Syria's president to appear in TV interview
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Syria’s president to appear in TV interview


BEIRUT (AP) — Syria’s President Bashar Assad will comment on U.S. and European demands that he step down and sanctions in an interview that will be broadcast Sunday on state television.

The state-run news agency said Assad will also speak about government reforms and his "future vision" for Syria. The television interview, scheduled for after the evening news broadcast, will be Assad’s fourth public appearance since the revolt against his family’s 40-year rule erupted in mid-March.

It is very rare for Assad to give an interview to a local media outlet. In his previous appearances, he gave nationally televised speeches that further inflamed tensions on the streets and led to even larger protests calling for his downfall.

In his last speech on June 20, he blamed the unrest on a foreign conspiracy and on "saboteurs," offered modest potential reforms, but gave no sign he’d move toward ending the his family’s political domination in the country.

The Syrian leader has come under mounting criticism over the brutal military offensive that has used tanks, snipers and gunboats to try to crush the 5-month-old uprising. Most recently, the United States and its European allies on Thursday demanded he step down.

On Saturday, the government issued its first official response.

The daily Al-Thawra newspaper, which speaks for the Syrian regime, rejected the Obama administration’s calls and any kind of foreign intervention in Syria’s internal affairs, saying Damascus "will never permit anyone to do that."

It said the demands revealed the "face of the conspiracy" against Damascus.

Turkish Foreign Minister Ahmet Davutoglu said the Syrian leaders had to "reconcile" with the people.

"The situation is not sustainable. The Syrian leadership must understand this," the Anatolia news agency quoted Davutoglu as saying to Turkish journalists during a visit to South Africa late Saturday.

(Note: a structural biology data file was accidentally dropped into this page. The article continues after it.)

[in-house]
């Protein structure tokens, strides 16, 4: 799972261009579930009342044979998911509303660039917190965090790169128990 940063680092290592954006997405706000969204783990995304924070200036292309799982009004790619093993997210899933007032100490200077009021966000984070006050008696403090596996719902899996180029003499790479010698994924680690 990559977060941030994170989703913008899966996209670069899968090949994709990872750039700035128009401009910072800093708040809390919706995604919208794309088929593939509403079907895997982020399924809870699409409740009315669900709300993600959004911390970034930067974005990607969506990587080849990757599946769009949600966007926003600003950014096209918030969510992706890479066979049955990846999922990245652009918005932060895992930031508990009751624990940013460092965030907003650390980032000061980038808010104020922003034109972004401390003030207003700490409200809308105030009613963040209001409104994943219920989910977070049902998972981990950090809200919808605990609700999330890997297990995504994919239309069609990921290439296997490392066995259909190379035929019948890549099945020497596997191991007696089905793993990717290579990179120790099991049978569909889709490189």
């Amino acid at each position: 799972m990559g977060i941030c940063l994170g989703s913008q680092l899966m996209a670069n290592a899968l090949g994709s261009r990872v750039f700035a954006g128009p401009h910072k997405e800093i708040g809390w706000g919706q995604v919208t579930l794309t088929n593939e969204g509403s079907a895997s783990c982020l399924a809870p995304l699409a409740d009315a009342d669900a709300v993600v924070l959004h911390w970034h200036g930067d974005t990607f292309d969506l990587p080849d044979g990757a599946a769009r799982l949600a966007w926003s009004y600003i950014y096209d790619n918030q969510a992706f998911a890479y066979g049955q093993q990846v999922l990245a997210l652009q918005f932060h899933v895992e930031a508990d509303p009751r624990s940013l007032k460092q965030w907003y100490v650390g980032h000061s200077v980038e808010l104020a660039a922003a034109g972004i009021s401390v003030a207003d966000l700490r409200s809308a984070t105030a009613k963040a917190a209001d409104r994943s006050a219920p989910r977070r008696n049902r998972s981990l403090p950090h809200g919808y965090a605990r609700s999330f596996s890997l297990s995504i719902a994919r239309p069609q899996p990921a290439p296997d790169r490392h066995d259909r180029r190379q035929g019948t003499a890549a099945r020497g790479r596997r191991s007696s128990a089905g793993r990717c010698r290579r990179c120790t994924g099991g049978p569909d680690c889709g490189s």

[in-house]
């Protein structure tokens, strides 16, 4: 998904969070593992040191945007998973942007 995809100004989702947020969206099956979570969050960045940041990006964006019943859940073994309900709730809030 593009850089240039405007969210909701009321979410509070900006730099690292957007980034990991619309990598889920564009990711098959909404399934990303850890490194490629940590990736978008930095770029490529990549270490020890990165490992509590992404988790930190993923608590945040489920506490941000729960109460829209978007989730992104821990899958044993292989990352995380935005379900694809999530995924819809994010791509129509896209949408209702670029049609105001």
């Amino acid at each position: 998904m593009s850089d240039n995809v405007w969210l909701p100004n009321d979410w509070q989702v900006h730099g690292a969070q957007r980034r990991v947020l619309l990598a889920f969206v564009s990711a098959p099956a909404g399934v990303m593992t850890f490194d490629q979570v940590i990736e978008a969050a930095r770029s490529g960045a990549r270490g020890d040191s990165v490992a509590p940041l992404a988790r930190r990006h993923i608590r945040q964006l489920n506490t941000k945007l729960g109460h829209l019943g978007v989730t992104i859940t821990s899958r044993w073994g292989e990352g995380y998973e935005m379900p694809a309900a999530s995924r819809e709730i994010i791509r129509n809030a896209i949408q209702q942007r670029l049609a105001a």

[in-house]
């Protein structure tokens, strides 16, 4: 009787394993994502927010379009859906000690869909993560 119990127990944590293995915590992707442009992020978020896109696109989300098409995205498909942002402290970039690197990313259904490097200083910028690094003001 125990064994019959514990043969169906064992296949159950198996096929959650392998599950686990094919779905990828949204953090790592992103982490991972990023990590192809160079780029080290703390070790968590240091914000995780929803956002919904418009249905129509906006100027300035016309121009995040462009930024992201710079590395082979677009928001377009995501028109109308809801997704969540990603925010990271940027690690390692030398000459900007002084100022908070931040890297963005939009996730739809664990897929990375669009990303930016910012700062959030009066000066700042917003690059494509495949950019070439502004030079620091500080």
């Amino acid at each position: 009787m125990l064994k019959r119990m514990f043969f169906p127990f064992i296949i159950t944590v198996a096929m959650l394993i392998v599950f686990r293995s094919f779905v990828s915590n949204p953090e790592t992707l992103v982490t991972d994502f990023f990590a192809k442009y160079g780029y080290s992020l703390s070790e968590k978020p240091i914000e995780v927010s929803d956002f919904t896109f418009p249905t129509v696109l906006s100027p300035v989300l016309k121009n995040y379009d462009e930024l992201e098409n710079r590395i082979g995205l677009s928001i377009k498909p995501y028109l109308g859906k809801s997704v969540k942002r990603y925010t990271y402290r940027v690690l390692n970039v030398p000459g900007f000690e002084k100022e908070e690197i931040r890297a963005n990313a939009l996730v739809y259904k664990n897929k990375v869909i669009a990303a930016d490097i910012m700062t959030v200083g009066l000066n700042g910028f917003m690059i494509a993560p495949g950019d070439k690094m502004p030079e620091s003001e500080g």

"It is not about external reaction or pressure. The Syrian leadership must reconcile with the people. Otherwise it would be difficult for the country to create public order," he said.

Davutoglu his trip to Damascus earlier this month was meant as "a last chance" for Assad before "the international reaction increases."

He said the two men had agreed to a "roadmap" during their talk but that deadly operations against protesters intensified within two days of their meeting.

Turkey, a neighbor and former close ally of Syria, has been increasingly frustrated with Damascus’ crackdown. But Turkey, Syria’s most important trade partner, has not joined the U.S. and Europe in imposing sanctions.

There has been no official comment in Syria following Assad’s declaration to U.N. Secretary-General Ban Ki-moon on Wednesday that military and security operations have stopped.

The government’s offensive has continued across the country, although on a smaller scale, despite that pledge.

Activists said security forces stormed the Khaldieh district in Homs Sunday, carrying out a security raid and random arrests. They said the military also stormed districts in the northern Idlib province.

Activists said security forces on Saturday shot dead two people in the town of Rastan, near the provincial capital of Homs, including prominent activist Mahmoud Ayoub who organized anti-regime protests.

The group said the troops also wounded at least eight people Saturday in Homs, where a general strike was under way to protest the crackdown and most of the city’s markets were closed.

A Syrian military official said an "armed, terrorist group" ambushed a military bus in Homs Saturday, killing two officers and wounding three others, one of them in critical condition. The regime often blames violence on alleged armed gangs seeking to destabilize Syria, instead of true reform seekers.

The latest casualties, along with 29 people who activists said were shot dead Friday in different locations across the country, suggest Assad is either unwilling to stop the violence — or not fully in control of his own regime. Activists say nearly 2,000 civilians have been killed since the uprising began in mid-March.


AP writer Suzan Fraser contributed to this report from Ankara, Turkey.


Zeina Karam can be reached on

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